Wednesday, April 12, 2017
The writer’s point is that God pre-planned Jesus’ death and chose to use wicked men to accomplish this. I can agree with this. However, the underlying point of his post is that God basically caused the men to be wicked (that He planned for them to do evil), to accomplish His purposes. And that God – even though He planned for these men to be wicked – cannot be accused of doing evil or wrong.
He also goes on to say that God planned for Adam and Eve to rebel, to fall. That it is for His glory that they fell. The implication is, once again, that God caused them to fall, for His purposes.
But look it up online and you'll see that it's not that cut-and-dried. It's not as "predestination" as it sounds.
First off, it's important to not take it out of context or separate it from the rest of Scripture. If you do, then it could definitely sound like God predetermined that specific unbelievers would obtain eternal life. But we need to look at it in context and in relation to the rest of Scripture.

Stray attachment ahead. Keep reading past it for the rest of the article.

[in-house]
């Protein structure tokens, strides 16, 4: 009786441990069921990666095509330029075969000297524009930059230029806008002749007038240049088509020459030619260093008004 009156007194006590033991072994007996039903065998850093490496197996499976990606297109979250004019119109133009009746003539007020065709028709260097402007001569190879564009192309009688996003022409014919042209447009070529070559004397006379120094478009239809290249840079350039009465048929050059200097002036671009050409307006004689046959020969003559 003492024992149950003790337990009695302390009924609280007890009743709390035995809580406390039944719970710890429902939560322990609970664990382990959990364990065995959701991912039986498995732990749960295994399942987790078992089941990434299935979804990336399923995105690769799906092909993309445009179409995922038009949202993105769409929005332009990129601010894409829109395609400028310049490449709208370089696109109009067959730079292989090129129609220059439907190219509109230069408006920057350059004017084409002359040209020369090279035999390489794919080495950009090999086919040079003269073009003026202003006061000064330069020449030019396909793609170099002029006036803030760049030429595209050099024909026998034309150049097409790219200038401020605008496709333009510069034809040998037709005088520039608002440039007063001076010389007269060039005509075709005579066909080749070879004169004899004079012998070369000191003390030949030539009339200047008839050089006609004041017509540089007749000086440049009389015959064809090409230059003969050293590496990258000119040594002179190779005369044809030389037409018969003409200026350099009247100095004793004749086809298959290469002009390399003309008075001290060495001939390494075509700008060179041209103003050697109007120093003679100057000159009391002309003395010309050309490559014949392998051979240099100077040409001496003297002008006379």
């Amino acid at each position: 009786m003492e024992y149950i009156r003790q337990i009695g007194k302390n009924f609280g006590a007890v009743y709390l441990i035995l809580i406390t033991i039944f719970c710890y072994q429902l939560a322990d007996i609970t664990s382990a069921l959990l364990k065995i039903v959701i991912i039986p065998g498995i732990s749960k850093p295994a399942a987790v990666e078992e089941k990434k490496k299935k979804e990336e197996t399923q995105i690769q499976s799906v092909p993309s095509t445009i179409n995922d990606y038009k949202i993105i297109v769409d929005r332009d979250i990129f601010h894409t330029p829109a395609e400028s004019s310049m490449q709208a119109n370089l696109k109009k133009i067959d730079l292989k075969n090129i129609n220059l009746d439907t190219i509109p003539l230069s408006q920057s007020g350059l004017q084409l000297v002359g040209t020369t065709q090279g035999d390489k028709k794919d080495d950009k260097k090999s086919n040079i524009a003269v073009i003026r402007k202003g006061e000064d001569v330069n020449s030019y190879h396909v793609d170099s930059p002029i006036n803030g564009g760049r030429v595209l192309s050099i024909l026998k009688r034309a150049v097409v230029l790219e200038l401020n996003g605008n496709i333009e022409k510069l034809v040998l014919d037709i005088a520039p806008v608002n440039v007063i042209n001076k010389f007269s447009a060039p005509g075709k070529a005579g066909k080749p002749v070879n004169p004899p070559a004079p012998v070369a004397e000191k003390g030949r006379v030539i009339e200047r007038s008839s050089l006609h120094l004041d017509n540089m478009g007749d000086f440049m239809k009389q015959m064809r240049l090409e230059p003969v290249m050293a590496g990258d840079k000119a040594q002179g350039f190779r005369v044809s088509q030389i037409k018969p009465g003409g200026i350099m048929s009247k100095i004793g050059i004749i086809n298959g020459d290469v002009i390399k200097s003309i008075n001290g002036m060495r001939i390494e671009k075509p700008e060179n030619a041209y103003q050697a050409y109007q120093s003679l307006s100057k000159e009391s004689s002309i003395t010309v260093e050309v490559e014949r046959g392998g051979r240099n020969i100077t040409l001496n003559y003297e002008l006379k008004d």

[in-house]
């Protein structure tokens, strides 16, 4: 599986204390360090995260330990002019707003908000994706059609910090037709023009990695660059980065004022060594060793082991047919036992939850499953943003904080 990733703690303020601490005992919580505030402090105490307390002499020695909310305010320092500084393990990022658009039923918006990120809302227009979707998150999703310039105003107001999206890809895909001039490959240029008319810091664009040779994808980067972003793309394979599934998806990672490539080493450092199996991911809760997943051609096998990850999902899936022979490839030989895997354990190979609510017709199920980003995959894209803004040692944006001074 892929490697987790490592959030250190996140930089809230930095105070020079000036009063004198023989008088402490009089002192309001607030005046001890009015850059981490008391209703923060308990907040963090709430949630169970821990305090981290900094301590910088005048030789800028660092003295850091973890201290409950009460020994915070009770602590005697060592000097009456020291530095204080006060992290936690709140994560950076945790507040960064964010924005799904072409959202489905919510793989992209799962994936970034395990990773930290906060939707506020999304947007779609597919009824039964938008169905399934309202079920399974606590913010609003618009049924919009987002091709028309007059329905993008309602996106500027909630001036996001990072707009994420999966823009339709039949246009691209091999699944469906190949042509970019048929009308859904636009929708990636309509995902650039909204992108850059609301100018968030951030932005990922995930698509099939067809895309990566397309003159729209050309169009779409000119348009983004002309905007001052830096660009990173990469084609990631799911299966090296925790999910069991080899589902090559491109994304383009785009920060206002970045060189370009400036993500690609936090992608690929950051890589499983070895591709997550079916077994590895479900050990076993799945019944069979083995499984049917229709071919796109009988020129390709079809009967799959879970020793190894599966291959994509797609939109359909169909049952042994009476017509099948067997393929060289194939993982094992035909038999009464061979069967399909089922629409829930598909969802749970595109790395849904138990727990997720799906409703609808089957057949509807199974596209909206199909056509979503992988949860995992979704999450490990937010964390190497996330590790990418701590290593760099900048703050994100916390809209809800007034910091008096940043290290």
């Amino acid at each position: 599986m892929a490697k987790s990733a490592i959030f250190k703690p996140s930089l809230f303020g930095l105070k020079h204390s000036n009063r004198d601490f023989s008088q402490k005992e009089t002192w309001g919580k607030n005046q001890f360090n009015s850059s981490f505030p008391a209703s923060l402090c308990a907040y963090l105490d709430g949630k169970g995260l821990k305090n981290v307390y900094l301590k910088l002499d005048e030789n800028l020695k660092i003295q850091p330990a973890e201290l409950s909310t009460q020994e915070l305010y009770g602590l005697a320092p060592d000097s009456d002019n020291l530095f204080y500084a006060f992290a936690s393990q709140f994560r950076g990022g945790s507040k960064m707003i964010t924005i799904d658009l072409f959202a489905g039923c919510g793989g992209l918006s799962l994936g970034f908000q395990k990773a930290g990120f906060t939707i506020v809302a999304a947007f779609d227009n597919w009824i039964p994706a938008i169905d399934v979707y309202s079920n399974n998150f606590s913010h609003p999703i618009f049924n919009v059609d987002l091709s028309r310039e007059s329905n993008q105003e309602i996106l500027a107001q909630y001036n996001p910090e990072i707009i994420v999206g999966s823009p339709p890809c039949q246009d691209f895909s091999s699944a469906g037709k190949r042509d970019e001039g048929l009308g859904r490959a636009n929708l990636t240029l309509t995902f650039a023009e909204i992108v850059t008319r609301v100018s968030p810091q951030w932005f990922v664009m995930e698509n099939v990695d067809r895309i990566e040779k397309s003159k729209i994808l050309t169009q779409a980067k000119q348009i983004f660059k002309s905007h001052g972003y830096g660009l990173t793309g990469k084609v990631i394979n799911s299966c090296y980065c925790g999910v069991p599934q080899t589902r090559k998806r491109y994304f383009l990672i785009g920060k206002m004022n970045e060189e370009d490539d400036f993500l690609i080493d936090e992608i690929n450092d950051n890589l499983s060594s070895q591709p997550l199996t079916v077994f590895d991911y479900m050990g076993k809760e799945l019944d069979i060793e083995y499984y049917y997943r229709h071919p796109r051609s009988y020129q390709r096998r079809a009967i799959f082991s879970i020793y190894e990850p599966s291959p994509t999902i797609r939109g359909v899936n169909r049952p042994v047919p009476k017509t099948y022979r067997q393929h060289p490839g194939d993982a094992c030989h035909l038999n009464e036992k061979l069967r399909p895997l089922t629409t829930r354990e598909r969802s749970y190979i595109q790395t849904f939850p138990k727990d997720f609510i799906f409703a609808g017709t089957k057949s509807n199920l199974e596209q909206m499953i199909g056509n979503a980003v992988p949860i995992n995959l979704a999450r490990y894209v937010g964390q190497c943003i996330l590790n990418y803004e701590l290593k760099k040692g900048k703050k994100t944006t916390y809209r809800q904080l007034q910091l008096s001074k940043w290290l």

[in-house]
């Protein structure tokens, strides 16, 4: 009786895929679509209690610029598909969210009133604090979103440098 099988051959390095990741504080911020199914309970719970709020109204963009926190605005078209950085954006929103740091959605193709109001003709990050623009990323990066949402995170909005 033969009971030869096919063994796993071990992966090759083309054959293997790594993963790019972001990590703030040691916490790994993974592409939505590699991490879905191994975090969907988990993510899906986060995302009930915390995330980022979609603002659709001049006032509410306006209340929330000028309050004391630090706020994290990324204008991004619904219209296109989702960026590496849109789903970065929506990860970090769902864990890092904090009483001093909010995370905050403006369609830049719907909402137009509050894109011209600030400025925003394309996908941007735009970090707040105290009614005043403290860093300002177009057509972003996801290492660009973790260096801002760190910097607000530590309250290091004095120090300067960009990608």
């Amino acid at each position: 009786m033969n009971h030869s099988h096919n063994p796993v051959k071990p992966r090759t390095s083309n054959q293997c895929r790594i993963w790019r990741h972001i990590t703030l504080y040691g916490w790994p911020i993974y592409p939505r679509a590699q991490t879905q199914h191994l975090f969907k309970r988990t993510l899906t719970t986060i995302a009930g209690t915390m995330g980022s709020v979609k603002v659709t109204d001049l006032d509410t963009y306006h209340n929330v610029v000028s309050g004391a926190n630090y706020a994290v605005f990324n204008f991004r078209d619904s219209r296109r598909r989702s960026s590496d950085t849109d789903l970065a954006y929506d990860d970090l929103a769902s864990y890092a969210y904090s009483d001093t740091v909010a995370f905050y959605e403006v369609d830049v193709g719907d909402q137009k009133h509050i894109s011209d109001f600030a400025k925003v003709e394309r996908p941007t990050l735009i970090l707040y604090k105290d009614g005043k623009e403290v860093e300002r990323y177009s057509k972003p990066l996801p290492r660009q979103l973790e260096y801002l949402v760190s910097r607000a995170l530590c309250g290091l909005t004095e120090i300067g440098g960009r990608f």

Tuesday, April 11, 2017
If evangelizing didn’t really make a difference, then doing it just because God told us to do it would just be “going through the motions,” acting out a part just for the sake of acting it out. We would just be “pretending” to evangelize because it wouldn’t really be needed or have an effect anyway. This really waters down the Christian message and the urgency to reach the lost. And I think it can cause believers and unbelievers alike to not take seriously God’s call to salvation and Jesus’ sacrifice for them. What does it really matter what you think about these things anyway if it doesn’t really matter what you think and if you are just going to end up where God assigned you? It kind of makes a mockery of thinking and of faith and of sharing the Good News.
Monday, April 10, 2017
This one confused me for awhile. It sounded like Jesus is saying that all the people that God has pre-chosen to be believers are destined to come to faith in Him. And that only those who are chosen by God will come to faith.
But I’m not sure if that’s what this is really saying.
I would answer this way: Yes and no.